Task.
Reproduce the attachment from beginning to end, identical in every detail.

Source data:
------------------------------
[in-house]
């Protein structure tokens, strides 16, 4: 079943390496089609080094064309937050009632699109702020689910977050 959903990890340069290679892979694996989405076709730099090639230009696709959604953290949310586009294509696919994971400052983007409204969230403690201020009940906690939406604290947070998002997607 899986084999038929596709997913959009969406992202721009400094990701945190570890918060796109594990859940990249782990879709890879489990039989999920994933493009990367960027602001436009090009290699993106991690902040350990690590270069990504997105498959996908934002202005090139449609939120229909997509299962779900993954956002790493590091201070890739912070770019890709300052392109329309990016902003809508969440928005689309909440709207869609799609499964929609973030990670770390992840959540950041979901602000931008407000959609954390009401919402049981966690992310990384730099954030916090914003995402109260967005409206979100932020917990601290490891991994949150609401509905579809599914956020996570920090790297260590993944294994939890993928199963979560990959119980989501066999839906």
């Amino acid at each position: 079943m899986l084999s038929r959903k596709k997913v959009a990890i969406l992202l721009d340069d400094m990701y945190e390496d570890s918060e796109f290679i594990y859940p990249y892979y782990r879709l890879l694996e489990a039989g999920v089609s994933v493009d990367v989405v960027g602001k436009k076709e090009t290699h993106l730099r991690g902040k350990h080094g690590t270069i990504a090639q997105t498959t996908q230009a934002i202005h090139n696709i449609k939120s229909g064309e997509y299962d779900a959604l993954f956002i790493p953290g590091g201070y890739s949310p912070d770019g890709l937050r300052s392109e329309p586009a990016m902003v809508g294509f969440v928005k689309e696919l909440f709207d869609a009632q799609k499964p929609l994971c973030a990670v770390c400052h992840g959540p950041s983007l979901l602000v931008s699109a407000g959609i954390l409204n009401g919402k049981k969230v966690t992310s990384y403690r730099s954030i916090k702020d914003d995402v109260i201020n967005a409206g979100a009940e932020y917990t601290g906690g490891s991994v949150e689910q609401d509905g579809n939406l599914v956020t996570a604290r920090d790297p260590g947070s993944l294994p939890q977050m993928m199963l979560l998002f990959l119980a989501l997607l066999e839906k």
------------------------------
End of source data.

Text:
[in-house]
């Protein structure tokens, strides 16, 4: 079943390496089609080094064309937050009632699109702020689910977050 959903990890340069290679892979694996989405076709730099090639230009696709959604953290949310586009294509696919994971400052983007409204969230403690201020009940906690939406604290947070998002997607 899986084999038929596709997913959009969406992202721009400094990701945190570890918060796109594990859940990249782990879709890879489990039989999920994933493009990367960027602001436009090009290699993106991690902040350990690590270069990504997105498959996908934002202005090139449609939120229909997509299962779900993954956002790493590091201070890739912070770019890709300052392109329309990016902003809508969440928005689309909440709207869609799609499964929609973030990670770390992840959540950041979901602000931008407000959609954390009401919402049981966690992310990384730099954030916090914003995402109260967005409206979100932020917990601290490891991994949150609401509905579809599914956020996570920090790297260590993944294994939890993928199963979560990959119980989501066999839906």
């Amino acid at each position: 079943m899986l084999s038929r959903k596709k997913v959009a990890i969406l992202l721009d340069d400094m990701y945190e390496d570890s918060e796109f290679i594990y859940p990249y892979y782990r879709l890879l694996e489990a039989g999920v089609s994933v493009d990367v989405v960027g602001k436009k076709e090009t290699h993106l730099r991690g902040k350990h080094g690590t270069i990504a090639q997105t498959t996908q230009a934002i202005h090139n696709i449609k939120s229909g064309e997509y299962d779900a959604l993954f956002i790493p953290g590091g201070y890739s949310p912070d770019g890709l937050r300052s392109e329309p586009a990016m902003v809508g294509f969440v928005k689309e696919l909440f709207d869609a009632q799609k499964p929609l994971c973030a990670v770390c400052h992840g959540p950041s983007l979901l602000v931008s699109a407000g959609i954390l409204n009401g919402k049981k969230v966690t992310s990384y403690r730099s954030i916090k702020d914003d995402v109260i201020n967005a409206g979100a009940e932020y917990t601290g906690g490891s991994v949150e689910q609401d509905g579809n939406l599914v956020t996570a604290r920090d790297p260590g947070s993944l294994p939890q977050m993928m199963l979560l998002f990959l119980a989501l997607l066999e839906k």